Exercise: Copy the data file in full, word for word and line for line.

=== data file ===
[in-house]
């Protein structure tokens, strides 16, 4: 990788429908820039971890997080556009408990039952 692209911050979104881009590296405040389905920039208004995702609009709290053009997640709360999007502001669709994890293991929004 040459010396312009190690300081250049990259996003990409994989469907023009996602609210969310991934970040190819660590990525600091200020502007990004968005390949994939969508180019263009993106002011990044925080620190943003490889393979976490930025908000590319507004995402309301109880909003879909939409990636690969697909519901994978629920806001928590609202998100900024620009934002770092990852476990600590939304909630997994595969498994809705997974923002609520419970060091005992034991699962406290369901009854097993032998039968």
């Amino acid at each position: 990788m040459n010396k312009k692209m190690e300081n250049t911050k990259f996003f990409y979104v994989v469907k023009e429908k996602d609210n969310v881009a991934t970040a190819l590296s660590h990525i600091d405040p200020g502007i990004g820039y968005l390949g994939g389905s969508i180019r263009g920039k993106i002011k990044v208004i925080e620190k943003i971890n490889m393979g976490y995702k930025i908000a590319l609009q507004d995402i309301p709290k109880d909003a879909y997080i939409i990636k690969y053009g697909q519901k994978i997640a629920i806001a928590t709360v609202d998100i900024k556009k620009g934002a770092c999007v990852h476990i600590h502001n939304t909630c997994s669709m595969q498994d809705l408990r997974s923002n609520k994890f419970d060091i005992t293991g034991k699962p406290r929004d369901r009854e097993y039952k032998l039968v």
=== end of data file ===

[in-house]
């Protein structure tokens, strides 16, 4: 990788429908820039971890997080556009408990039952 692209911050979104881009590296405040389905920039208004995702609009709290053009997640709360999007502001669709994890293991929004 040459010396312009190690300081250049990259996003990409994989469907023009996602609210969310991934970040190819660590990525600091200020502007990004968005390949994939969508180019263009993106002011990044925080620190943003490889393979976490930025908000590319507004995402309301109880909003879909939409990636690969697909519901994978629920806001928590609202998100900024620009934002770092990852476990600590939304909630997994595969498994809705997974923002609520419970060091005992034991699962406290369901009854097993032998039968």
């Amino acid at each position: 990788m040459n010396k312009k692209m190690e300081n250049t911050k990259f996003f990409y979104v994989v469907k023009e429908k996602d609210n969310v881009a991934t970040a190819l590296s660590h990525i600091d405040p200020g502007i990004g820039y968005l390949g994939g389905s969508i180019r263009g920039k993106i002011k990044v208004i925080e620190k943003i971890n490889m393979g976490y995702k930025i908000a590319l609009q507004d995402i309301p709290k109880d909003a879909y997080i939409i990636k690969y053009g697909q519901k994978i997640a629920i806001a928590t709360v609202d998100i900024k556009k620009g934002a770092c999007v990852h476990i600590h502001n939304t909630c997994s669709m595969q498994d809705l408990r997974s923002n609520k994890f419970d060091i005992t293991g034991k699962p406290r929004d369901r009854e097993y039952k032998l039968v």